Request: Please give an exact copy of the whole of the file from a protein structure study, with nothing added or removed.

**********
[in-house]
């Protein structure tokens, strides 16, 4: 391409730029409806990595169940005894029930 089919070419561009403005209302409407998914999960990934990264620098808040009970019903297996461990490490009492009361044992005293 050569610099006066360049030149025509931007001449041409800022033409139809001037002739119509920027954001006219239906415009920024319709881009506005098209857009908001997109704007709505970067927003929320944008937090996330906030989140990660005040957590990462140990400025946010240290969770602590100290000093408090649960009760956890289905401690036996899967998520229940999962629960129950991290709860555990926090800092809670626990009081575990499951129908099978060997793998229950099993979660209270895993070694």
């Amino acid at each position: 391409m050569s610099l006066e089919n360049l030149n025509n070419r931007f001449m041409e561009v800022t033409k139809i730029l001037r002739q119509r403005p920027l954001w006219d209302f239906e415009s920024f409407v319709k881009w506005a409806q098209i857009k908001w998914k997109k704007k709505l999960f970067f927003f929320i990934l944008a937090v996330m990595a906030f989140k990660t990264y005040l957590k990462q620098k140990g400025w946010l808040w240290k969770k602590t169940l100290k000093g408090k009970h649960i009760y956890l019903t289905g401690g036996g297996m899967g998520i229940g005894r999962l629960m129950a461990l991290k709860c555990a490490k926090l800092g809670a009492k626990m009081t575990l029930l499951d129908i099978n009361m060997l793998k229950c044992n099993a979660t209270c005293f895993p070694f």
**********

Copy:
[in-house]
């Protein structure tokens, strides 16, 4: 391409730029409806990595169940005894029930 089919070419561009403005209302409407998914999960990934990264620098808040009970019903297996461990490490009492009361044992005293 050569610099006066360049030149025509931007001449041409800022033409139809001037002739119509920027954001006219239906415009920024319709881009506005098209857009908001997109704007709505970067927003929320944008937090996330906030989140990660005040957590990462140990400025946010240290969770602590100290000093408090649960009760956890289905401690036996899967998520229940999962629960129950991290709860555990926090800092809670626990009081575990499951129908099978060997793998229950099993979660209270895993070694």
């Amino acid at each position: 391409m050569s610099l006066e089919n360049l030149n025509n070419r931007f001449m041409e561009v800022t033409k139809i730029l001037r002739q119509r403005p920027l954001w006219d209302f239906e415009s920024f409407v319709k881009w506005a409806q098209i857009k908001w998914k997109k704007k709505l999960f970067f927003f929320i990934l944008a937090v996330m990595a906030f989140k990660t990264y005040l957590k990462q620098k140990g400025w946010l808040w240290k969770k602590t169940l100290k000093g408090k009970h649960i009760y956890l019903t289905g401690g036996g297996m899967g998520i229940g005894r999962l629960m129950a461990l991290k709860c555990a490490k926090l800092g809670a009492k626990m009081t575990l029930l499951d129908i099978n009361m060997l793998k229950c044992n099993a979660t209270c005293f895993p070694f």